UK Anti-Doping (Ukad) has begun an investigation and expressed "grave concern" over claims by two Kenyan doctors they gave banned performance-enhancing drugs to British athletes.
The medics were secretly filmed by the Sunday Times, which has investigated allegations of doping in the African country in collaboration with German broadcaster ARD/WRD.
Kenya's Directorate of Criminal Investigations (DCI) has also reportedly made arrests in connection with the claims.
Ukad has also sent two investigators to Nairobi to assist with the enquiries.
In a statement, UK Athletics described the Sunday Times' allegations as "vague and unsubstantiated" and encouraged the newspaper to "provide full details of all of the individuals and information in its article as a matter of urgency so that the claims can be investigated in a timely manner".
It added: "None of the allegations as presented relating to British athletes accords with our experience. Nevertheless, we take any allegations of doping seriously and will as always cooperate fully with any investigation undertaken by Ukad or other anti-doping organisations."
It is alleged that the footage shows the medics claiming they were paid by British, Kenyan and other athletes to administer blood-boosting drug erythropoietin (EPO).
According to the newspaper, the doctors provided medical notes and blood test results to show they had treated a British athlete for an injury.
A third Kenyan associated with the doctors also alleges that three other British athletes were among the 50 athletes he had given banned performance-enhancing drugs to.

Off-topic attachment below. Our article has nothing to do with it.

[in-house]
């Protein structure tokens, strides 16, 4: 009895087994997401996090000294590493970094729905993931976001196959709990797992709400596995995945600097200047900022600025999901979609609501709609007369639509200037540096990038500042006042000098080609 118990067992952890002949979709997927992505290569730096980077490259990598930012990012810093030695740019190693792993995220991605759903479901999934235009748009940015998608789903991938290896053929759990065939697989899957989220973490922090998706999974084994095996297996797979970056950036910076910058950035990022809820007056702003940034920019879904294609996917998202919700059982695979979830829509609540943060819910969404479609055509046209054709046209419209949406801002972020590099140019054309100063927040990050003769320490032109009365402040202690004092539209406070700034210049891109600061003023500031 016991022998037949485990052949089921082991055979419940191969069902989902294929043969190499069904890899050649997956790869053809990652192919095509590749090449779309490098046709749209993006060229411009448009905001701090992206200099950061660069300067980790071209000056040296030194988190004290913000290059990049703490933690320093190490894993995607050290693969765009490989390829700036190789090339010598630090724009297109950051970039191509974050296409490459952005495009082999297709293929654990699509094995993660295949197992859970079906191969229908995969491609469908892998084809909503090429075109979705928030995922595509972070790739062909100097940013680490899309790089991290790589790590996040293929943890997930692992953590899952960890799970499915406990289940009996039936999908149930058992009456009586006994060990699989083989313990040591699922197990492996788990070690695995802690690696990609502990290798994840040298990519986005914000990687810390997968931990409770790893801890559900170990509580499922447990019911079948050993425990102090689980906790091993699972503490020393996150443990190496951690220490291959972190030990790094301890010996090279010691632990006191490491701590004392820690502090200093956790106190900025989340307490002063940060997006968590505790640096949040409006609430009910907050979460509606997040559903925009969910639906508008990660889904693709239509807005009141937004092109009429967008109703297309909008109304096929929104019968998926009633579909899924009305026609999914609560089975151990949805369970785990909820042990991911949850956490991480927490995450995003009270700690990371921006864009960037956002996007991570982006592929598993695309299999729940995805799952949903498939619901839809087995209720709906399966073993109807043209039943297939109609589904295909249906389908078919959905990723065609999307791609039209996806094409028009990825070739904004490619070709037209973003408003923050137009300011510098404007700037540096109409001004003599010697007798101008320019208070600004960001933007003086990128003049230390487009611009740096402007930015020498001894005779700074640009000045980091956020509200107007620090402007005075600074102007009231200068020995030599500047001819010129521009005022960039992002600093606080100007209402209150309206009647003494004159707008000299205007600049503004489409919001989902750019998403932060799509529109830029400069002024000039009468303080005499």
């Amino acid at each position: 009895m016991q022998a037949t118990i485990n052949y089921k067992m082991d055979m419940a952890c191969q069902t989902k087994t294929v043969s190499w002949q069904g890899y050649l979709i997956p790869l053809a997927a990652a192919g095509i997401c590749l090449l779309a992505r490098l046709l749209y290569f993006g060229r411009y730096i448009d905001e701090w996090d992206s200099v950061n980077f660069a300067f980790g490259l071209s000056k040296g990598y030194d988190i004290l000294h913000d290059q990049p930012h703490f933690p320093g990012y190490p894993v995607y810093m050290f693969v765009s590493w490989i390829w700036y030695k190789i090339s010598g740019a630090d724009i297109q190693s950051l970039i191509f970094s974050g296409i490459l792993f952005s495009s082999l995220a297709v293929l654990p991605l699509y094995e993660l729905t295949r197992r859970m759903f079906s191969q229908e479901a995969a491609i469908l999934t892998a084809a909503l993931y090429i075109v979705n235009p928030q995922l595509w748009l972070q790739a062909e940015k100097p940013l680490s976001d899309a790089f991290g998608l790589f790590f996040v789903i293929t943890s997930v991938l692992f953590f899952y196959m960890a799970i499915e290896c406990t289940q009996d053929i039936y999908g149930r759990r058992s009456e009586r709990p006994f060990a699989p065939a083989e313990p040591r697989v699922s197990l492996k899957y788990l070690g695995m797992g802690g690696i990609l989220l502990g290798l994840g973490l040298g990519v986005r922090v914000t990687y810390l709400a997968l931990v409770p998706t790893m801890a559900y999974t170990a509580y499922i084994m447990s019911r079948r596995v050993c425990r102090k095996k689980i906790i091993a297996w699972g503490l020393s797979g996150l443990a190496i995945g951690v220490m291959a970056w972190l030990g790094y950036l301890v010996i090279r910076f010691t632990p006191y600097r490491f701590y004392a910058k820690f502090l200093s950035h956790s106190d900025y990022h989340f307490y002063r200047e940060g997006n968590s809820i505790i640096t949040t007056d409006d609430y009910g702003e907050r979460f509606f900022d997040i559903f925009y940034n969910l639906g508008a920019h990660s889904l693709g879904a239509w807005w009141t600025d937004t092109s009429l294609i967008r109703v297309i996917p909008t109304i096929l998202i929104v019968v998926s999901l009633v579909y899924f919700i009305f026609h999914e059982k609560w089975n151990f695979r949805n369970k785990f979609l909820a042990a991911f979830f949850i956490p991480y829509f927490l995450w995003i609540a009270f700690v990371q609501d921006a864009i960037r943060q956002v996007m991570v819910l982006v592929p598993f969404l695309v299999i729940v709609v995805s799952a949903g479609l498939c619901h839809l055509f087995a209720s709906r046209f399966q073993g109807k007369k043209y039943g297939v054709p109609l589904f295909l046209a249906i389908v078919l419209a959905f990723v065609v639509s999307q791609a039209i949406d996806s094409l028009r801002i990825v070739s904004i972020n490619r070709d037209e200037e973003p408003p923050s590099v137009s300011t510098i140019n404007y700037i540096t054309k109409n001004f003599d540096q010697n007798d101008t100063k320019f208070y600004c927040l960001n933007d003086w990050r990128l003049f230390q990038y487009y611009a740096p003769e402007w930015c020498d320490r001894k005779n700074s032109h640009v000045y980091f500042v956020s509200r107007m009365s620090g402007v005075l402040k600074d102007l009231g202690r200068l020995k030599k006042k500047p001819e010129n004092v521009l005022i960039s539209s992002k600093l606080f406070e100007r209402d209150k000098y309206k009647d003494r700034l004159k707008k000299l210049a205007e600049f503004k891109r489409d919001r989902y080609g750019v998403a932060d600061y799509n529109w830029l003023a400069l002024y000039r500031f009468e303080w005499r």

The Sunday Times says that when it subsequently approached the two doctors, they refused to answer questions about the claims they had made on film. It says the associate claimed he had lied about helping athletes cheat - and had encouraged the doctors to lie as well "to make some money".
Nicole Sapstead, Ukad chief executive, said the evidence was "of grave concern and of significant interest".
She added: "We have opened an investigation and are taking the necessary steps to corroborate the evidence and investigate it further...this evidence is being treated with the utmost importance and urgency."
Kenya, a powerhouse nation in world athletics, was deemed to be in breach of global anti-doping rules in May. The World Anti-Doping Agency declared the country non-compliant with its code after a series of drugs and corruption scandals.
These allegations come weeks after Kenya passed legislation to create a new national anti-doping agency in April. The IOC has since demanded that Kenyan athletes who want to compete in Rio must undergo extra doping tests.
Last month, the chairman of Ukad admitted mistakes had been made over its handling of allegations that a London-based doctor prescribed performance-enhancing drugs to 150 athletes, including Premier League footballers.
Ukad investigated Mark Bonar - who denies any wrongdoing - two years ago, but decided he was out of their jurisdiction and did not pass on any details to the General Medical Council. The findings of an independent review into the affair is due to be published later this month.
Sapstead said: "We recognise that many athletes train overseas for a number of reasons, such as warmer weather or the altitude, and sometimes in countries which do not have the necessary anti-doping systems in place.
"Ukad has no power to prevent a sport training in other parts of the world and we strongly encourage every sport to carry out a risk assessment when choosing where their athletes train and to report any concerns to us.
"Whilst ultimately it is an athlete's responsibility to protect themselves from doping, it is absolutely imperative that national governing bodies of sport ensure that their athletes and coaching staff are safeguarded and are training in safe and clean environments.
"They must ensure that they are in the best possible environment to compete, and win, clean."